I think the film makes a case against animals for entertainment, but I do believe it calls into question so much more. I hope the film encourages us to revisit the “cringe factor” we all experience when we see an animals being used as commodities. We’ve all felt this cringe-factor at some level and I think it’s a great instinct because it comes from empathy. But over time it can be drummed out of us if we let it.

Institutions that profit off of animals used for entertainment notoriously engage in corruption. But were you especially shocked at the level of deception going on at SeaWorld? What was the biggest revelation for you?
I couldn’t possibly name just one. Learning about [orcas] shortened life-spans in captivity was a revelation. Learning about the number of aggressive incidents between killer whales and trainers was shocking, but learning about the aggression between killer whales and the constant social strife was jaw-dropping for me. I guess I always wanted to think that at the very least, these animals bond with each other. And that’s just not the case.

You accomplished a remarkable thing in giving the viewer an experience where they imagined themselves in the orcas’ place, which is one of the reasons people react so strongly to the film. Was there anything in particular you employed in terms of sound, editing, cinematography to achieve this “first person feel?”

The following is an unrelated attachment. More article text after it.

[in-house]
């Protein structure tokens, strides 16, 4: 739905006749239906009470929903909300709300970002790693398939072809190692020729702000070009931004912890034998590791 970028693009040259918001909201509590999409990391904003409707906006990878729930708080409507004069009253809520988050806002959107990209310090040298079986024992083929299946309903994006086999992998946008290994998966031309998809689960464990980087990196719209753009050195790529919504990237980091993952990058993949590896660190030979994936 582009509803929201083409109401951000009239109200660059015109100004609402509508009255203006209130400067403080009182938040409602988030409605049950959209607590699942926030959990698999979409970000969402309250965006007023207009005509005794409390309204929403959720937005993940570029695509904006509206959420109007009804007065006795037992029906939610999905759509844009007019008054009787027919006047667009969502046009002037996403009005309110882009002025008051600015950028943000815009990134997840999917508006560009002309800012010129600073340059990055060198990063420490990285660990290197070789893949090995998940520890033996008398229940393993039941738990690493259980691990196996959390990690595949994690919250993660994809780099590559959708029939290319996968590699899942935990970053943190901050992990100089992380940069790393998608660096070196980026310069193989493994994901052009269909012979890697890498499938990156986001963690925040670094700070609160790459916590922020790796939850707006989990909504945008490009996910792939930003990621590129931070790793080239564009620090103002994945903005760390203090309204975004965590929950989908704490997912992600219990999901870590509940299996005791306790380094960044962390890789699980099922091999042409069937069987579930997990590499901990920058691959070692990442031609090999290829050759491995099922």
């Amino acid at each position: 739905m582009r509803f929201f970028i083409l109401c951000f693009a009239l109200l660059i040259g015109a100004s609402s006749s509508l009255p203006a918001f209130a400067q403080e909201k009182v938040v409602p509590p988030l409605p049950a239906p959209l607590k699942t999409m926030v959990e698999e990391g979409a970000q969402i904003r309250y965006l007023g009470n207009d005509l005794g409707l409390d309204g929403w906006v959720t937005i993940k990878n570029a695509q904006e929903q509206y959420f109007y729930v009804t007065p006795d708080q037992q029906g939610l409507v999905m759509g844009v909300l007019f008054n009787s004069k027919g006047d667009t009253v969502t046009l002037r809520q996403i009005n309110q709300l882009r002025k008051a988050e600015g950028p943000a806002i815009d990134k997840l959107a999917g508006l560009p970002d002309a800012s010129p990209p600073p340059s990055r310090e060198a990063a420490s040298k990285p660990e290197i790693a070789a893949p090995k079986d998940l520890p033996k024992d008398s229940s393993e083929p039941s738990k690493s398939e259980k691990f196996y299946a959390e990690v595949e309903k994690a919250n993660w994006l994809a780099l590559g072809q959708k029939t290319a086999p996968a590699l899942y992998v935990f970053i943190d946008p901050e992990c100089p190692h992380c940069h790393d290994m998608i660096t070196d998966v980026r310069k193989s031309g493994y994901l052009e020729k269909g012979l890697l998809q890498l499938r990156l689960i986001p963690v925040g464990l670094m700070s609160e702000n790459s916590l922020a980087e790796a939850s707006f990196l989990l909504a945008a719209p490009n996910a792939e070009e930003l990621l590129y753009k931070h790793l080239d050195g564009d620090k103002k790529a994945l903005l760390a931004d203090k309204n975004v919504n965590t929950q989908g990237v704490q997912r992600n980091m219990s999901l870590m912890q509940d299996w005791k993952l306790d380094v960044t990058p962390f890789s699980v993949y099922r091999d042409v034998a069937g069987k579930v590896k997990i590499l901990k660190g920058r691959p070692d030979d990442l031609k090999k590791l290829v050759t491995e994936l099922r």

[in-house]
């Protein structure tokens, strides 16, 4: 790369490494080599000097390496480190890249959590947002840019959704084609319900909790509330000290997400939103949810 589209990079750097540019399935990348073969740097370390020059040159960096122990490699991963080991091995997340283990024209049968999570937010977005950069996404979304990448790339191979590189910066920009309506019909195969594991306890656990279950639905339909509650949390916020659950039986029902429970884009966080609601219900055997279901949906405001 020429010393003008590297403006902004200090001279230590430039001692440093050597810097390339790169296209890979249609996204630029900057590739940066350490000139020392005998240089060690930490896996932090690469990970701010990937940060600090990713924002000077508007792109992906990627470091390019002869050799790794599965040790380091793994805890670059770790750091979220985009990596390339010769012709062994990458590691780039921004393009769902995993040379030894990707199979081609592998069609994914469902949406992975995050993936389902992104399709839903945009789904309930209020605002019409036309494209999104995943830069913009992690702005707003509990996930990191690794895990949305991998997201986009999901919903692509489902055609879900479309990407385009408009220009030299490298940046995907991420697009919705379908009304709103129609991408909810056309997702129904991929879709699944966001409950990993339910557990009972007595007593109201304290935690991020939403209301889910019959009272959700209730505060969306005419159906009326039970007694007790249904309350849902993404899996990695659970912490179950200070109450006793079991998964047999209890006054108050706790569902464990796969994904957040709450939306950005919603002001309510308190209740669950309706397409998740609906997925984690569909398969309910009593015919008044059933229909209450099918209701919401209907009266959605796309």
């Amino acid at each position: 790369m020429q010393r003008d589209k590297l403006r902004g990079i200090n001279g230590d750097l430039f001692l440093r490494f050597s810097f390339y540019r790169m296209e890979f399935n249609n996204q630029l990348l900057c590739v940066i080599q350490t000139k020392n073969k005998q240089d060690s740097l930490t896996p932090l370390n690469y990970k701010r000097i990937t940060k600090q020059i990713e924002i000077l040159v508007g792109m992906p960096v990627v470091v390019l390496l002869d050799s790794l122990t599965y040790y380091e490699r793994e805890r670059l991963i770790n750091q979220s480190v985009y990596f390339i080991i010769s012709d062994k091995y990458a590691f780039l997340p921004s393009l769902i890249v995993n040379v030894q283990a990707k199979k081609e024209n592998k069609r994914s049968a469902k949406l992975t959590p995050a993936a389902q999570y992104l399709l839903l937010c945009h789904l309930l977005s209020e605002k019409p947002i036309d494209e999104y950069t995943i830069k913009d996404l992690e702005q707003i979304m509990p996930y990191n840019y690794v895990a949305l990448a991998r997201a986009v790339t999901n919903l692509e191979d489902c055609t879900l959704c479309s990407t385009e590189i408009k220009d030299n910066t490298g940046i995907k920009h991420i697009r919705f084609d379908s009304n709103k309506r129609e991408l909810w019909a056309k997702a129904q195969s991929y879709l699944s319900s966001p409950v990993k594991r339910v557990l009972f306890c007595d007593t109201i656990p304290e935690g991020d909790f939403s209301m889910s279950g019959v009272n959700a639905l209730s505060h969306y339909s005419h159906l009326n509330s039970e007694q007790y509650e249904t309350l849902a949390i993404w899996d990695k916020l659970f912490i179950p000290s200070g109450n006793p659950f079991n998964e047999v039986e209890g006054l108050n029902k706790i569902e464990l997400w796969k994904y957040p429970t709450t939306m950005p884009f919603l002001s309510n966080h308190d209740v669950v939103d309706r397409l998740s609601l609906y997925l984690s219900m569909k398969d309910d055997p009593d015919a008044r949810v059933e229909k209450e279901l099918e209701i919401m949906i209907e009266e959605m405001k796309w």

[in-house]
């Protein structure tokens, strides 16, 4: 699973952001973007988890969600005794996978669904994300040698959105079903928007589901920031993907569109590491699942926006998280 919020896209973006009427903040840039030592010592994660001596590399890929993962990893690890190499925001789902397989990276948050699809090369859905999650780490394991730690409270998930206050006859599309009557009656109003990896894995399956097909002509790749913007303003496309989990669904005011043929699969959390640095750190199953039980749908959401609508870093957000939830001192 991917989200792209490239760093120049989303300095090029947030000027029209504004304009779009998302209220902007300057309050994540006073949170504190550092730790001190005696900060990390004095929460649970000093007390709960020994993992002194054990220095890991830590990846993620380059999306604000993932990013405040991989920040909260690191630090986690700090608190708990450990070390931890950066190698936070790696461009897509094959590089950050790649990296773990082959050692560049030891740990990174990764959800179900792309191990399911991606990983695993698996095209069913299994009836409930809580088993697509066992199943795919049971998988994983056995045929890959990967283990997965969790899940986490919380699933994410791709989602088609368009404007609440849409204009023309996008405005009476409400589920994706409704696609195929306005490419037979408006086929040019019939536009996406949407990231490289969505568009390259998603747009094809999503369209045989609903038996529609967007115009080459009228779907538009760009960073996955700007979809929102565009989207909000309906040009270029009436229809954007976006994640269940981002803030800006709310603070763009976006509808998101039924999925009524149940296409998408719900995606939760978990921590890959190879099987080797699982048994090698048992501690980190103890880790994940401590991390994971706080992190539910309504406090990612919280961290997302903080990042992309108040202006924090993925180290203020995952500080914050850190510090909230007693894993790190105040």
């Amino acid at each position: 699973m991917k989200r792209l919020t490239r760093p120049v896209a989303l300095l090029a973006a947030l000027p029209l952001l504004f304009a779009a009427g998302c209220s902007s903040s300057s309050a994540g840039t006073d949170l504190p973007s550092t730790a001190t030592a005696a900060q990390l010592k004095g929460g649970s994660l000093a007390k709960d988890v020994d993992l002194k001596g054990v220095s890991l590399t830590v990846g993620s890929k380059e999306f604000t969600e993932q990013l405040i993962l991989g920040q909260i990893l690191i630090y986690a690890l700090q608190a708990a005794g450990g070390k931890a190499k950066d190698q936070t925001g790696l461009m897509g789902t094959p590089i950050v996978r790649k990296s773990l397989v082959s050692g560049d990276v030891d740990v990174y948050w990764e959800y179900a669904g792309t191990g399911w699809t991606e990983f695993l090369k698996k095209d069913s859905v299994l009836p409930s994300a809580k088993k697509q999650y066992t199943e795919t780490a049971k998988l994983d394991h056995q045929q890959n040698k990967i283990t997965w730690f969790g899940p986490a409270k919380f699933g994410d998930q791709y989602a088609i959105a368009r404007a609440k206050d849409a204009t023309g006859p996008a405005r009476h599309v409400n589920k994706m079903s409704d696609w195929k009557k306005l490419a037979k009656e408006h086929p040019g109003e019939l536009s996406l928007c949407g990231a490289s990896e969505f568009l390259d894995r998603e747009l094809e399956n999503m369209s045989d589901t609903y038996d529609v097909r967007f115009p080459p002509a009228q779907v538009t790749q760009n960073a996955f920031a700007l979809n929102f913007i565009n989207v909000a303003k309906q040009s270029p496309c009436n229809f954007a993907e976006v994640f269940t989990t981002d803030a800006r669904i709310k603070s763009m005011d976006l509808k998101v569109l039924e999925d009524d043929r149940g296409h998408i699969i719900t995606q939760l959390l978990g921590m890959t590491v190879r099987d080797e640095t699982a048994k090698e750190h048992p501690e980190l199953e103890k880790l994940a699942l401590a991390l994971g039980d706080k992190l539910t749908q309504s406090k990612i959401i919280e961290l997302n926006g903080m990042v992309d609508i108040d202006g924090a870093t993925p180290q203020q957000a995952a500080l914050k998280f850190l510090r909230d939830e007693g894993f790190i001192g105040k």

I was hoping to “show, not tell” the audience a story. I was hoping that if I pulled back the curtain and allowed the audience to hear the fact-driven story, they would have authentic reactions that they discovered on their own, not because the film was telling them how to feel or what to do.

But the facts about killer whales are so relatable. They have strong family bonds, they seem to experience grief, they are highly intelligent – these are things that remind us of ourselves and allow us to understand and empathize in a powerful way.

Can you talk a bit about the journey of this film—the challenges and triumphs of bringing a film that deals with the controversial topic of the human/animal relationship to the big screen and a wide release?